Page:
Serenity Calling

You’re sitting passenger in a car traveling down an abandoned highway sometime around dusk but slightly past. You’re chasing the sunset, buildings lit like frame-frozen sparklers towering behind you in little cities growing littler as you drive. Your shoulders are uncovered and your hair flies free in the deafening bit of wind coming in through the sunroof that long past stopped letting in sun. The driver’s picked the music, and it’s something you enjoy but don’t know well enough to sing along. That doesn’t stop you, though; the trust flows as freely between the two of you as your body does with the motion of the music and the car. As freely as the words don’t.

On the side of the road there’s an armchair. It’s got curling arms and an arched back and you wonder how long its been sitting there. You don’t point it out to the driver. He’s in the middle of a particularly complicated rap and enjoying himself immensely and you don’t really want to share it with him anyway. He wouldn’t understand. The armchair stands like a sentinel, welcoming you to county whose line you just crossed without really reading the sign. There’s a word for this feeling, but words are so limiting. It doesn’t really matter who it belonged to, because in this moment, it belongs only to you and to the sunset and to the freedom of the road.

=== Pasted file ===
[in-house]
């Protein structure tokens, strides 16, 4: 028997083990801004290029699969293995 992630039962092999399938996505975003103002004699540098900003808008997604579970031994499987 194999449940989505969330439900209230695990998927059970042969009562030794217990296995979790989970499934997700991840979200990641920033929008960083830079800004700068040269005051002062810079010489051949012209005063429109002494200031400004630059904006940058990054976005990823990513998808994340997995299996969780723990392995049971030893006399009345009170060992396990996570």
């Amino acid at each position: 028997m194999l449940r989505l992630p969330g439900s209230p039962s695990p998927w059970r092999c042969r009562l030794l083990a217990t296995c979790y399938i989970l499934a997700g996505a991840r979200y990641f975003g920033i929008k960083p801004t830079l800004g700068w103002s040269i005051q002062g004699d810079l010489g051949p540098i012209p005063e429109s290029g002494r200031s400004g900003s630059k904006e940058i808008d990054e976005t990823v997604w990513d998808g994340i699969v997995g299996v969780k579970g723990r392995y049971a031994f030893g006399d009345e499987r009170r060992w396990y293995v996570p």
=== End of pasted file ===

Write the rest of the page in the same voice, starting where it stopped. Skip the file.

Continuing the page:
The unsureties of life suddenly don’t matter. The stickiness of the same job and the same house and the same people and the same city stretching as far as the eye can see. The unspoken questions that hang over conversations, the held back arguments and bottled hurt feelings. The bad habits and long-forgotten broken promises. None of that matters. Not right now.

Because that armchair, somehow, has convinced you that life is going to turn out all right. It sits there, desolate, alone, and it welcomes strangers and friends alike to the no name town off the highway you’ve already forgotten the name of. And it does it with dignity. With pride. There’s nothing to be ashamed of, nothing to fear, simply the open arms of a lost but not forgotten old armchair.

You remember that phrase, that mantra. Not all those who wander are lost. Deep roots are not reached by the frost. And suddenly you don’t even care that hipsters have appropriated it, because if it brings them joy and peace, who are you to judge?

You know the next time you roll like a pebble toad away from your problems, from relationships, from predatory tasks, you’ll see only the walls and the anger and fear. But maybe, just maybe, as you hit rock bottom and blend in, you’ll remember that displaced armchair, and you’ll stand again, and welcome yourself to this new phase of life. Because, after all, who can ever sit unsure in an old, proud armchair?

Not I.


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